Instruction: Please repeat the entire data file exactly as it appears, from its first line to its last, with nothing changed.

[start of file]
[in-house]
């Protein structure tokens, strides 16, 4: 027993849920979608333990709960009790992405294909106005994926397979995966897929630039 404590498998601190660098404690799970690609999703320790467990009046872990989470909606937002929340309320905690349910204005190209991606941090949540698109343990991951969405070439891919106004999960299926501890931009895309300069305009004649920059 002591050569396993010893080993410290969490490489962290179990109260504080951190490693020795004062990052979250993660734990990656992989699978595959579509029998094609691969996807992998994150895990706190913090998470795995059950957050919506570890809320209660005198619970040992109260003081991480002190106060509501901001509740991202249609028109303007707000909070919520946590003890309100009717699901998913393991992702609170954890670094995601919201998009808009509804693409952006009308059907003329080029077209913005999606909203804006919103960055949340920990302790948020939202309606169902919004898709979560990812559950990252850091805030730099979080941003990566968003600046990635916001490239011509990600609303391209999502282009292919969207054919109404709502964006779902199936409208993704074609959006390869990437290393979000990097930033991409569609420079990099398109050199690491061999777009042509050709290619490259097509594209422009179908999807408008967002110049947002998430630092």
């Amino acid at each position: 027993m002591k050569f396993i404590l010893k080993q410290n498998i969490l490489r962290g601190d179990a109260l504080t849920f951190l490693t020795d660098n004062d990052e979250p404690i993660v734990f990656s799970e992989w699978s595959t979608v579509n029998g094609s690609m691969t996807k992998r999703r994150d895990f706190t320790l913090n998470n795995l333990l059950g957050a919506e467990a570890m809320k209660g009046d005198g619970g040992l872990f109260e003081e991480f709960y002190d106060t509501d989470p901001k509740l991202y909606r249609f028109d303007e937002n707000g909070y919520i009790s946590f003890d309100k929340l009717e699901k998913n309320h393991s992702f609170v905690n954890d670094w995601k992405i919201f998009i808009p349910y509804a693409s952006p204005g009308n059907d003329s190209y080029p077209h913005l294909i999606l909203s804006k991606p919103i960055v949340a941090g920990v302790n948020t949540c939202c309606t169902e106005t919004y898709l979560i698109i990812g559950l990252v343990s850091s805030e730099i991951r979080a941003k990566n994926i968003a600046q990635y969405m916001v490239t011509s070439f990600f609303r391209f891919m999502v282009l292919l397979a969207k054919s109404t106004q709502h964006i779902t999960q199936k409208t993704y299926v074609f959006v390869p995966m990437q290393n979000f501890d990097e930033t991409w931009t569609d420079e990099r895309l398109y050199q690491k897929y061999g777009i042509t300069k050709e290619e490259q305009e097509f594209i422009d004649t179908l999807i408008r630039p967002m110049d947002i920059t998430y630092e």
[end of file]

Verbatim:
[in-house]
């Protein structure tokens, strides 16, 4: 027993849920979608333990709960009790992405294909106005994926397979995966897929630039 404590498998601190660098404690799970690609999703320790467990009046872990989470909606937002929340309320905690349910204005190209991606941090949540698109343990991951969405070439891919106004999960299926501890931009895309300069305009004649920059 002591050569396993010893080993410290969490490489962290179990109260504080951190490693020795004062990052979250993660734990990656992989699978595959579509029998094609691969996807992998994150895990706190913090998470795995059950957050919506570890809320209660005198619970040992109260003081991480002190106060509501901001509740991202249609028109303007707000909070919520946590003890309100009717699901998913393991992702609170954890670094995601919201998009808009509804693409952006009308059907003329080029077209913005999606909203804006919103960055949340920990302790948020939202309606169902919004898709979560990812559950990252850091805030730099979080941003990566968003600046990635916001490239011509990600609303391209999502282009292919969207054919109404709502964006779902199936409208993704074609959006390869990437290393979000990097930033991409569609420079990099398109050199690491061999777009042509050709290619490259097509594209422009179908999807408008967002110049947002998430630092």
């Amino acid at each position: 027993m002591k050569f396993i404590l010893k080993q410290n498998i969490l490489r962290g601190d179990a109260l504080t849920f951190l490693t020795d660098n004062d990052e979250p404690i993660v734990f990656s799970e992989w699978s595959t979608v579509n029998g094609s690609m691969t996807k992998r999703r994150d895990f706190t320790l913090n998470n795995l333990l059950g957050a919506e467990a570890m809320k209660g009046d005198g619970g040992l872990f109260e003081e991480f709960y002190d106060t509501d989470p901001k509740l991202y909606r249609f028109d303007e937002n707000g909070y919520i009790s946590f003890d309100k929340l009717e699901k998913n309320h393991s992702f609170v905690n954890d670094w995601k992405i919201f998009i808009p349910y509804a693409s952006p204005g009308n059907d003329s190209y080029p077209h913005l294909i999606l909203s804006k991606p919103i960055v949340a941090g920990v302790n948020t949540c939202c309606t169902e106005t919004y898709l979560i698109i990812g559950l990252v343990s850091s805030e730099i991951r979080a941003k990566n994926i968003a600046q990635y969405m916001v490239t011509s070439f990600f609303r391209f891919m999502v282009l292919l397979a969207k054919s109404t106004q709502h964006i779902t999960q199936k409208t993704y299926v074609f959006v390869p995966m990437q290393n979000f501890d990097e930033t991409w931009t569609d420079e990099r895309l398109y050199q690491k897929y061999g777009i042509t300069k050709e290619e490259q305009e097509f594209i422009d004649t179908l999807i408008r630039p967002m110049d947002i920059t998430y630092e």